If you feel comfortable sharing, is your 40% a couple of days per week, or is it more that you're full time for a few weeks, then nothing for a few weeks? Are your projects done from home? Are you contracting with a specific company or companies?

My freelancing strategy is basically to have ongoing relationships with very small design consultancies and product companies (including the one I used to work for). Therefore, the 40% is basically the area underneath quite an erratic curve depending upon who needs what. I started freelancing properly last June, had 3 months off, did 1 big project for 1 of my consultancy clients (full-time for ~3 months September-December), had another month off, then was asked to work on some legacy stuff for my old employer for a couple of days per week (still ongoing).

I've also done some project planning work for a very small product company on the side (only worth 4 figures but every little helps). At the moment, there are 2 other self-contained projects in the pipeline but the start dates are uncertain. They fall into the 'interesting work and nice to build the stash up a bit more but ultimately don't need them' category.

One of the key parts of my strategy is that I intentionally did not get involved with any agencies but rather started building peer-to-peer relationships with the businesses who need my services. This was challenging and a bit nerve wracking (especially watching my previously growing nest egg depleting!) but I'd really recommend it as a long-term strategy. An agency will get you work quickly but it will be very much of the 'employee for hire for 3 or 6 months' type of arrangement and they will juice you for 25-30% on rates for every bit of work you do for that client in the future.

If you do work in my field and are considering this as an option, perhaps we could have a chat and potentially help each other out. I have avoided chasing some things because, as a one-man-band, they would have overwhelmed me. However, I'm really keen on getting together some sort of loosely affiliated group of freelancers who could come together when required to form an ad hoc consultancy.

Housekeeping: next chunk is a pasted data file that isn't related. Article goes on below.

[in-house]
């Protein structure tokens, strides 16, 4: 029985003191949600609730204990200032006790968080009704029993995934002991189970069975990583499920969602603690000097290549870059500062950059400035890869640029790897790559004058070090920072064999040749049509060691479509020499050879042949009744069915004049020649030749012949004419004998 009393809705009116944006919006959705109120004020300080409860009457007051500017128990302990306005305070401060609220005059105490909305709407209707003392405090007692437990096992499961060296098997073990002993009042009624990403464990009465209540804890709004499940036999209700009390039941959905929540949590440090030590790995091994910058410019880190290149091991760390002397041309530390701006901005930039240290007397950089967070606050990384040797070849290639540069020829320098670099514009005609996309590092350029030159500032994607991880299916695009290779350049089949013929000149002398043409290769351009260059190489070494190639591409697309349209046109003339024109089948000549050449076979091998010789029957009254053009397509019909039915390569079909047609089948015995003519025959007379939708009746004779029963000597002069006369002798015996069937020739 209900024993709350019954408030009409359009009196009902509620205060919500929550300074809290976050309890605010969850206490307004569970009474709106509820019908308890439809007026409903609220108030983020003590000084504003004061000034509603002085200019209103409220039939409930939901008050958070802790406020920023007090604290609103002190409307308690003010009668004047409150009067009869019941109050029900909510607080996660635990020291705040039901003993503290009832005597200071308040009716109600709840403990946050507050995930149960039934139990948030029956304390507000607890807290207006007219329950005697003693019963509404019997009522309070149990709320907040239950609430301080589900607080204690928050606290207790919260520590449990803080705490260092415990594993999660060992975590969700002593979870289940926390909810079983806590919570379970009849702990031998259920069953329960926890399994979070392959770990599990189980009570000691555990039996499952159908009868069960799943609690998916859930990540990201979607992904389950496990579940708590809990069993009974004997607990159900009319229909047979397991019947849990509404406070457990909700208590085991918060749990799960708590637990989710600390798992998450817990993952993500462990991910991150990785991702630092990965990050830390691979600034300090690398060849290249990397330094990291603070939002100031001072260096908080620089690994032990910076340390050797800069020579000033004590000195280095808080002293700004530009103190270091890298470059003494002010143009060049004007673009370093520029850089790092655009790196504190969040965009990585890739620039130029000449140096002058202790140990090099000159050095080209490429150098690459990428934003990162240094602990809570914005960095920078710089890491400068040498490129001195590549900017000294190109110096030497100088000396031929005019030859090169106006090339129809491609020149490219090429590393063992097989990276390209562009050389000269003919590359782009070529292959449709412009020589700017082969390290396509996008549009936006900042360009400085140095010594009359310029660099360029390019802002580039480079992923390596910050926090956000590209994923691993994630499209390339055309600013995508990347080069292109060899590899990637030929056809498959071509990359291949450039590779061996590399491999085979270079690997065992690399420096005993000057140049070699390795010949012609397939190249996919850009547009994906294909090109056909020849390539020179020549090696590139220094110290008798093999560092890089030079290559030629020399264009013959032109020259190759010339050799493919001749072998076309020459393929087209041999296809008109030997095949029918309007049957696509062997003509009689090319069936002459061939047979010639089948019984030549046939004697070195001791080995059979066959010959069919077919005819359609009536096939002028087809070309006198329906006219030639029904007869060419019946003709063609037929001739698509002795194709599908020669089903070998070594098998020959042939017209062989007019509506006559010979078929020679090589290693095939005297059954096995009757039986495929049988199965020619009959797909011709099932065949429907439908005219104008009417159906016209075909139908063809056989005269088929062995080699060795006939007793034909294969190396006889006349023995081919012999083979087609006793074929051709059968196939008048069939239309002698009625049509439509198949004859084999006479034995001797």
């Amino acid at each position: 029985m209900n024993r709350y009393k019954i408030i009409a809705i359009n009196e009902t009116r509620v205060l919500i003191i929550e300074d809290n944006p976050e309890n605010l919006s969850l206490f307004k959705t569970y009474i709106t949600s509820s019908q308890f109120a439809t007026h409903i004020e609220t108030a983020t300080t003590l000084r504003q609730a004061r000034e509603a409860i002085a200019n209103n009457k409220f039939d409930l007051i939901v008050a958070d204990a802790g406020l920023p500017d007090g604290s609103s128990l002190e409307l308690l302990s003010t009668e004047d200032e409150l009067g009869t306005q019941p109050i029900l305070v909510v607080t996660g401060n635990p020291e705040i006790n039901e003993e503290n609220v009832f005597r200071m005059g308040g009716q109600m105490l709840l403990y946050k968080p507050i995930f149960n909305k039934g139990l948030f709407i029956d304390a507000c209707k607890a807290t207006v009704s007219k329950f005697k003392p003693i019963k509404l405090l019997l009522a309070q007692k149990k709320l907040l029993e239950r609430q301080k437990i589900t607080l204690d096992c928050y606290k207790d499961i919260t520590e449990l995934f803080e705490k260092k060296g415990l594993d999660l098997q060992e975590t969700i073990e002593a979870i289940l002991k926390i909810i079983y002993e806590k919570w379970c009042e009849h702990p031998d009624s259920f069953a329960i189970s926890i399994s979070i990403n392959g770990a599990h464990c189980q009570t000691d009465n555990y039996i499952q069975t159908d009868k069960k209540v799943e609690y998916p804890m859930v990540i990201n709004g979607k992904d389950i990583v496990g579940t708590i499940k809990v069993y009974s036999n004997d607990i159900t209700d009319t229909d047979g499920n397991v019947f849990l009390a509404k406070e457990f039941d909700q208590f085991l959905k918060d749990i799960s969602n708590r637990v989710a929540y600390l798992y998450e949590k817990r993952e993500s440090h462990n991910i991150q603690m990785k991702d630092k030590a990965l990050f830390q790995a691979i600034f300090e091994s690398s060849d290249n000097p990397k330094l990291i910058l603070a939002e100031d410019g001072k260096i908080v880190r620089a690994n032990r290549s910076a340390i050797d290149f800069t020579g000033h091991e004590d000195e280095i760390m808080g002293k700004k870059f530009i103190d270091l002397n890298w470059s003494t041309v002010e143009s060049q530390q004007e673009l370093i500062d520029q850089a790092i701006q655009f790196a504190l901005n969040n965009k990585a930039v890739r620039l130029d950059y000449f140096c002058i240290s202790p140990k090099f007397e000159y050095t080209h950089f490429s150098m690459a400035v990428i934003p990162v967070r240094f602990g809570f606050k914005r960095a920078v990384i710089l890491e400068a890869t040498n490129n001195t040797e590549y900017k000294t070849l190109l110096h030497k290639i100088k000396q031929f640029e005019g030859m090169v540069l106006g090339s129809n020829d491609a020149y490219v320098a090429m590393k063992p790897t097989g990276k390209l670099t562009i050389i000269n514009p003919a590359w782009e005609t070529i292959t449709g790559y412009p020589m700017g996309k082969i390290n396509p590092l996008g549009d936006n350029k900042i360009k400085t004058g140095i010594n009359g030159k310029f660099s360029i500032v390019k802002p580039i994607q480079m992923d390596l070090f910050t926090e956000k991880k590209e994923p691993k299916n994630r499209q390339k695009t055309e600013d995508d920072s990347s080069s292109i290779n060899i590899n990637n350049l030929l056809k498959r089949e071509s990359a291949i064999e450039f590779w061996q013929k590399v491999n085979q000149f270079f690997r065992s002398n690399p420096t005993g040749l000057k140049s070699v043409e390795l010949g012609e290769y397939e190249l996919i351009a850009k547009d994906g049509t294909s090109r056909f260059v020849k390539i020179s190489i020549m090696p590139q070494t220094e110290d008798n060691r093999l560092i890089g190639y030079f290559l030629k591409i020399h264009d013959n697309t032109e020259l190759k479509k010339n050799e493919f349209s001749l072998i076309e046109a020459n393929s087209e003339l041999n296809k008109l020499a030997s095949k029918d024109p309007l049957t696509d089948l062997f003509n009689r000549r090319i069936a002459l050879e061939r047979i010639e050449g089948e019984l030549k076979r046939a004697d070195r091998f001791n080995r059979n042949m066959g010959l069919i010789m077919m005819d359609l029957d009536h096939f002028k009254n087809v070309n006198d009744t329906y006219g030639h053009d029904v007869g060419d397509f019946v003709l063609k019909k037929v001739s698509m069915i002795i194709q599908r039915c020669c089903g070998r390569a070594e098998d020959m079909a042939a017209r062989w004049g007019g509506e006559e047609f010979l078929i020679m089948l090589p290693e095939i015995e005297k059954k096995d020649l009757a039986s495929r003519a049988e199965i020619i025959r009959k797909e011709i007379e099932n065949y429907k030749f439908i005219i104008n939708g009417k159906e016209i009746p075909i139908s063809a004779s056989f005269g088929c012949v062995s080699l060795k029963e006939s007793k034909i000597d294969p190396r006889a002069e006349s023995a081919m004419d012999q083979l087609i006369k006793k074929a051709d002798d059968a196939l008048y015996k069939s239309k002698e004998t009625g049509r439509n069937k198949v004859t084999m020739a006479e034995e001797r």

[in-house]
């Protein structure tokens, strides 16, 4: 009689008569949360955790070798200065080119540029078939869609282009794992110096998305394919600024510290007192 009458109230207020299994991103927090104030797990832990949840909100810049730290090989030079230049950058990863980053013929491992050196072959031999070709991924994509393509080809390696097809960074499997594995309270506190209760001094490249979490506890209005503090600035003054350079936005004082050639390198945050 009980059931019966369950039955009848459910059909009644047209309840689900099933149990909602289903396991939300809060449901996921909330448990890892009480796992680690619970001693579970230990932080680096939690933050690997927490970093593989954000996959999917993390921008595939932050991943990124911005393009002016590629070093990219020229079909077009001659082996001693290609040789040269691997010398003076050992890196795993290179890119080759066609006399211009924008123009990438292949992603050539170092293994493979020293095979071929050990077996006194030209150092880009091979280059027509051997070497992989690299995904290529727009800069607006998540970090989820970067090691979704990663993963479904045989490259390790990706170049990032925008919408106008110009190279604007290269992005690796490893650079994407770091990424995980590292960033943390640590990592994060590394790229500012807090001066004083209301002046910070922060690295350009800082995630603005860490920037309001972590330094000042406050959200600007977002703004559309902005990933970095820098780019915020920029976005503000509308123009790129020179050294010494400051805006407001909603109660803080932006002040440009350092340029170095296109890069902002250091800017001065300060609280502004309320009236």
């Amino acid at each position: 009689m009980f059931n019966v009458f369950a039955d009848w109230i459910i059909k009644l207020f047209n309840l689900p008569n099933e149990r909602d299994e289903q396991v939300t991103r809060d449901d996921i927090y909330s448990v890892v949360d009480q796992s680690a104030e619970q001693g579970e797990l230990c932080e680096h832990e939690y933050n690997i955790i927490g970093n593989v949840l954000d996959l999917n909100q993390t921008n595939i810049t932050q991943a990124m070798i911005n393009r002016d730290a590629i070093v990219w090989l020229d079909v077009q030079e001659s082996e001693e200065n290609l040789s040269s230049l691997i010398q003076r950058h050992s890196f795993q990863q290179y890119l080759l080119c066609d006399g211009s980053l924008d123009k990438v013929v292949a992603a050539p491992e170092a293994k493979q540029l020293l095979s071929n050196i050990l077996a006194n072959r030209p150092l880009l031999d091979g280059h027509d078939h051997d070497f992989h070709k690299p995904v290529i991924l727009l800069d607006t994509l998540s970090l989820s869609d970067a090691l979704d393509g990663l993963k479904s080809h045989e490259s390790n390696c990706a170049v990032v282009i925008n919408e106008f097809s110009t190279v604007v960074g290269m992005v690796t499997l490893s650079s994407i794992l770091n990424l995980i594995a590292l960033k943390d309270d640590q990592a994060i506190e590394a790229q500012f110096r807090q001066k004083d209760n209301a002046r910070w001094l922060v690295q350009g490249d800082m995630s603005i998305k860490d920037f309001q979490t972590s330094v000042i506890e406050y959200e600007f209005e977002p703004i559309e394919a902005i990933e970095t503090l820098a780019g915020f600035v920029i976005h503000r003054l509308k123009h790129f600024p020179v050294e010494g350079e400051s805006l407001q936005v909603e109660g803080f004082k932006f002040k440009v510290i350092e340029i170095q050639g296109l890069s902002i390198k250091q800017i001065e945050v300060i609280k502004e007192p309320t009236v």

Definitely, and I strongly advocate for more people to do this. Not only does it get you out of the full-time rut, it makes both your life and job more enjoyable.

This is exactly what I felt like ~2 years ago. I went back to uni at 24 and worked really hard to get in to my profession because I absolutely love electronics and computers. It was absolutely not the (good parts of the) work that I wanted to escape from. I figured that if I did eventually FIRE, I'd probably do, ooh I don't know, maybe 3 months per year of consultancy work just as a hobby which would.... oh yeah, completely cover our living expenses! So why the hell would I torture myself for ten years first?

If interesting enough projects pop up along the way, I imagine that we'll still end up FI well before 60 because it's not like I'm just going to enforce a ban on any work which would take me over 40% of full-time hours. I'm also always messing around with little business projects which I'm hoping will trickle in the odd bit of money here and there.

Thanks for the responses guys - I feel that my choice has been somewhat vindicated and I'm not entirely crazy!
You don't need to be FI to have autonomy!

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FINate

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Posting mostly to follow what others are doing, but also throwing in my $.02

We FIREd about a year ago. Our kids are both preschool age and I want to be home with them for the 1-2 years before they're in school full time. But I'm looking down the road a couple of years and planning something similar. I'm also an engineer in tech and have always really enjoyed technical work, but don't like being in an office 9-5 5x/week. It's too much of a time sink, and I have other things I want to do. Also, traditional employment involves way too much BS: office politics, performance reviews (aka more politics), reorgs, drama....bahhh!, I just can't deal with that stuff anymore.

So I have a few ideas for side business that would make it possible to focus on the type of work I enjoy while also making a few extra bucks. Flexibility is key for me, so I'm focused on things I can choose to do as little or as much as I want.

seanmerron